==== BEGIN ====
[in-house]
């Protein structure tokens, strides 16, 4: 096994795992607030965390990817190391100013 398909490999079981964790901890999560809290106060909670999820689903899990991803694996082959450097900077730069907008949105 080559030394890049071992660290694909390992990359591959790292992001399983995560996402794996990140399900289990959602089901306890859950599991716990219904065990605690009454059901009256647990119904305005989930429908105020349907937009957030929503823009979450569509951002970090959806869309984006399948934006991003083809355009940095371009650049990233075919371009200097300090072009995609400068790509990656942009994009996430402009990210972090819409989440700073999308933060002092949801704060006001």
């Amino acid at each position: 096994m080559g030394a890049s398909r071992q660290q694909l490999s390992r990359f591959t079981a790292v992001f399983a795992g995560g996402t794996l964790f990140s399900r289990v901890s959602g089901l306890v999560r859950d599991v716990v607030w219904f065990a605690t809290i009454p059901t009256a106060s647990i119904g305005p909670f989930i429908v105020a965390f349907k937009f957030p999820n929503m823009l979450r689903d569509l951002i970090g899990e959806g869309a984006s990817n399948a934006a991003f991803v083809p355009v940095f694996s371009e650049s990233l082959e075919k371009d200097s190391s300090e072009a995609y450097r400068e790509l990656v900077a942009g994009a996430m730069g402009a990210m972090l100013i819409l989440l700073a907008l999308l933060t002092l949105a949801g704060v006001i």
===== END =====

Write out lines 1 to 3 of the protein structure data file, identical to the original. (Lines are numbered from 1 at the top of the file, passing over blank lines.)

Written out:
[in-house]
């Protein structure tokens, strides 16, 4: 096994795992607030965390990817190391100013 398909490999079981964790901890999560809290106060909670999820689903899990991803694996082959450097900077730069907008949105 080559030394890049071992660290694909390992990359591959790292992001399983995560996402794996990140399900289990959602089901306890859950599991716990219904065990605690009454059901009256647990119904305005989930429908105020349907937009957030929503823009979450569509951002970090959806869309984006399948934006991003083809355009940095371009650049990233075919371009200097300090072009995609400068790509990656942009994009996430402009990210972090819409989440700073999308933060002092949801704060006001």
């Amino acid at each position: 096994m080559g030394a890049s398909r071992q660290q694909l490999s390992r990359f591959t079981a790292v992001f399983a795992g995560g996402t794996l964790f990140s399900r289990v901890s959602g089901l306890v999560r859950d599991v716990v607030w219904f065990a605690t809290i009454p059901t009256a106060s647990i119904g305005p909670f989930i429908v105020a965390f349907k937009f957030p999820n929503m823009l979450r689903d569509l951002i970090g899990e959806g869309a984006s990817n399948a934006a991003f991803v083809p355009v940095f694996s371009e650049s990233l082959e075919k371009d200097s190391s300090e072009a995609y450097r400068e790509l990656v900077a942009g994009a996430m730069g402009a990210m972090l100013i819409l989440l700073a907008l999308l933060t002092l949105a949801g704060v006001i």